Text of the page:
and chronic fatigue (Id.). Relying on the transcript from the hearing before the ALJ, Judge Harris
found that “at the time of the hearing [Ms. Grissom] was not taking medication to treat” her
cirrhosis, that she “did not require aggressive treatment or see a specialist on a regular basis,” and
that “[h]er condition was ruled stable as of August 29, 2018” (Dkt. No. 12, at 4).
It is not clear to the Court whether Ms. Grissom objects that these findings were incorrect
at the time or whether Ms. Grissom began taking her medication and receiving iron infusions
subsequent to the hearing before the ALJ. If Ms. Grissom’s objection is that she began taking
Nexium and receiving iron infusions subsequent to the hearing before the ALJ, then this objection
has no effect on the ALJ’s determination or Judge Harris’s Recommended Disposition. If Ms.
Grissom’s objection is that the ALJ and Judge Harris failed to account for her medication or iron
infusions at the time of their respective determinations, Judge Harris noted that the ALJ found that
Ms. Grissom’s chronic liver disease/cirrhosis constituted a “severe impairment” (Id., at 2). Thus,
both the ALJ and Judge Harris considered the extent of Ms. Grissom’s liver condition. Further, as
Judge Harris observed, “[i]mpairments that are controllable or amenable to treatment do not
support a finding of total disability” (Id., at 4 (citing Mittlestedt v. Apfel, 204 F.3d 847, 852 (8th
Cir. 2000)). The Court remains convinced, based on its de novo review, that there is substantial
evidence to support the ALJ’s determination that Ms. Grissom is not disabled. Accordingly, the
Court overrules this objection.
Second, Ms. Grissom objects to Judge Harris’s finding that Ms. Grissom’s “daily activities
undermine her claims of disability” (Dkt. Nos. 12, at 5; 13, at 1). Ms. Grissom concedes that she
can drive, help prepare meals, do some household chores, and go to church on a daily basis (Dkt.
No. 13, at 1). However, Ms. Grissom asserts that she testified at her hearing that she constantly
has to take breaks, lie down, and rest (Id., at 1-2). Additionally, Ms. Grissom asserts that she gets
more and more fatigued and struggles doing any of these daily functions as she gets closer to her
six-month iron infusions (Id., at 2). In her Recommended Disposition, Judge Harris noted that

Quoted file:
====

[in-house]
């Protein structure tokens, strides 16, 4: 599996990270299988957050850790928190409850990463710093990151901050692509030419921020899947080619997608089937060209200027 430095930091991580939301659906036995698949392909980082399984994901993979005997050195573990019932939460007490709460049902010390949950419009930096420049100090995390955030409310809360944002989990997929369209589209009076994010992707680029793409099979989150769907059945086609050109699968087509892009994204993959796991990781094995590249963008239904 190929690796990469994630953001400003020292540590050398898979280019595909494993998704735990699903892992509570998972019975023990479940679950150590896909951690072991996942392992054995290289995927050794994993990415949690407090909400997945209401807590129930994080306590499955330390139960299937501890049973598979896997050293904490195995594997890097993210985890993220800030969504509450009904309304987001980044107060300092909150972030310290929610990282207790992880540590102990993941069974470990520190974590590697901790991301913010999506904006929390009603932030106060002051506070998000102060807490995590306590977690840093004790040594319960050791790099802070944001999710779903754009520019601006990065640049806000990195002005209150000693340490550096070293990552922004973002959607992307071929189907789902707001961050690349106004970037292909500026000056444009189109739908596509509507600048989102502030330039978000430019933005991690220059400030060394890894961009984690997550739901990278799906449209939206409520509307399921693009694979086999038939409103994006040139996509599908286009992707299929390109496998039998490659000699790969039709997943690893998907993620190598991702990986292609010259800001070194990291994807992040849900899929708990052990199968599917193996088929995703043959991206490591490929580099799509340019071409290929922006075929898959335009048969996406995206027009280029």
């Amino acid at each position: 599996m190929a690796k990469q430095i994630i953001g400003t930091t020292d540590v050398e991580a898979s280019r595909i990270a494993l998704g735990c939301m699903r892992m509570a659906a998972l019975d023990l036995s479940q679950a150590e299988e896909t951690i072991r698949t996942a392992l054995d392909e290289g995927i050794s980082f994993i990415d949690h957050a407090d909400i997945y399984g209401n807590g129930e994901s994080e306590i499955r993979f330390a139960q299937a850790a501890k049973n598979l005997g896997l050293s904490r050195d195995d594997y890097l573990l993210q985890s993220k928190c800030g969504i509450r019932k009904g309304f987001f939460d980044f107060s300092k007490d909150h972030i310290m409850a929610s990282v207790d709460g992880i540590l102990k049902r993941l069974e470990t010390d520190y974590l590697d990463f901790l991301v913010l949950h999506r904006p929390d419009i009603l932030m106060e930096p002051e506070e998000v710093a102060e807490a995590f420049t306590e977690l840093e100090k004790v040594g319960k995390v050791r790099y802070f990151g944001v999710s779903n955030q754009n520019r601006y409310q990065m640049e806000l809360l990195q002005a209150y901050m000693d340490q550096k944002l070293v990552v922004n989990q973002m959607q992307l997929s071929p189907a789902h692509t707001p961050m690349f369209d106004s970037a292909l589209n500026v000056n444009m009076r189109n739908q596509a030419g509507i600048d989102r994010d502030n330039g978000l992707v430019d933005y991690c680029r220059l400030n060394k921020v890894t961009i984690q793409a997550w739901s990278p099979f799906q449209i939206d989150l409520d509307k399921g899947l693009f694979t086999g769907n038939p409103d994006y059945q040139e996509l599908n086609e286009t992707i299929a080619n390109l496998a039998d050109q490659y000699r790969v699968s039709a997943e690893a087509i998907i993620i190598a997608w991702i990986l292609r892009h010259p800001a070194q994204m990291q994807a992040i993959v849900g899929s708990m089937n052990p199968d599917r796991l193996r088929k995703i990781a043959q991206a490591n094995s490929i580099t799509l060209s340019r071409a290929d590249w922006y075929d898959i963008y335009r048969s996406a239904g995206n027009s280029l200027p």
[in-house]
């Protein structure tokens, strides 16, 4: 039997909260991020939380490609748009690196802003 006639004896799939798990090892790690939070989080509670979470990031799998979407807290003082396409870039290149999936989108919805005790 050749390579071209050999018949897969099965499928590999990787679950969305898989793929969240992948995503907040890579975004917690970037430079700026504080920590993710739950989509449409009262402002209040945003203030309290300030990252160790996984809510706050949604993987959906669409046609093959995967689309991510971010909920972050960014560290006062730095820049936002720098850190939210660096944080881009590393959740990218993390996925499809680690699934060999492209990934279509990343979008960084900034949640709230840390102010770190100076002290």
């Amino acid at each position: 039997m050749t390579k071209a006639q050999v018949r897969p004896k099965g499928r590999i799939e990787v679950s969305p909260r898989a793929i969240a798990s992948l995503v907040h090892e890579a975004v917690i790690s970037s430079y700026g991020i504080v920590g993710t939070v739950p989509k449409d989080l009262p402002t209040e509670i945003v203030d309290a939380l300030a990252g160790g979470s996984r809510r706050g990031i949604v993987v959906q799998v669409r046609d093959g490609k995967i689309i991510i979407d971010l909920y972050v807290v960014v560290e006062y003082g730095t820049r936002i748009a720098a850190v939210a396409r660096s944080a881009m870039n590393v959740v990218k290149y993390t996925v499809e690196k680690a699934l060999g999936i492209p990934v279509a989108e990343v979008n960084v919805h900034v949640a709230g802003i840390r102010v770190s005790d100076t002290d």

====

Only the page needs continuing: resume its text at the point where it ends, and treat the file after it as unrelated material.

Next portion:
“Ms. Grissom was able to do things like prepare meals, do household chores, shop in stores, drive,
and go to church,” and Judge Harris stated that “[s]uch daily activities undermine her claims of
disability” (Dkt. No. 12, at 5). See Shannon v. Chater, 54 F.3d 484, 487 (8th Cir. 1995). Under
binding circuit precedent, ALJs and courts must consider a plaintiff’s daily activity when
evaluating subjective complaints of pain. See Edwards v. Barnhart, 314 F.3d 964, 966 (8th Cir.
2003); Shannon, 54 F.3d at 487; Polaski v. Heckler, 739 F.2d 1320, 1322 (8th Cir. 1984). The
Court is not convinced that the ALJ or Judge Harris improperly assessed Ms. Grissom’s ability to
perform daily tasks based on its de novo review. The Court remains convinced, based on its de
novo review, that there is substantial evidence to support the ALJ’s determination that Ms. Grissom
is not disabled. Accordingly, the Court overrules this objection.
Having considered these objections and the record evidence before the Court, the Court
concurs with Judge Harris that there is substantial evidence to support the Commissioner’s
decision that Ms. Grissom was not disabled, that the decision of the ALJ should be affirmed, and
that this case should be dismissed with prejudice (Dkt. No. 12, at 6). In so finding, the Court
overrules Ms. Grissom’s objections (Dkt. No. 13).
For the above reasons, the Court adopts the Recommended Disposition as its findings in
all respects (Dkt. No. 12). The Court overrules Ms. Grissom’s objections (Dkt. No. 13). Ms.
Grissom’s complaint is dismissed with prejudice (Dkt. No. 2).
Judgment will be entered
It is so ordered this 13th day of October, 2020.
Kristine G. Baker
United States District Judge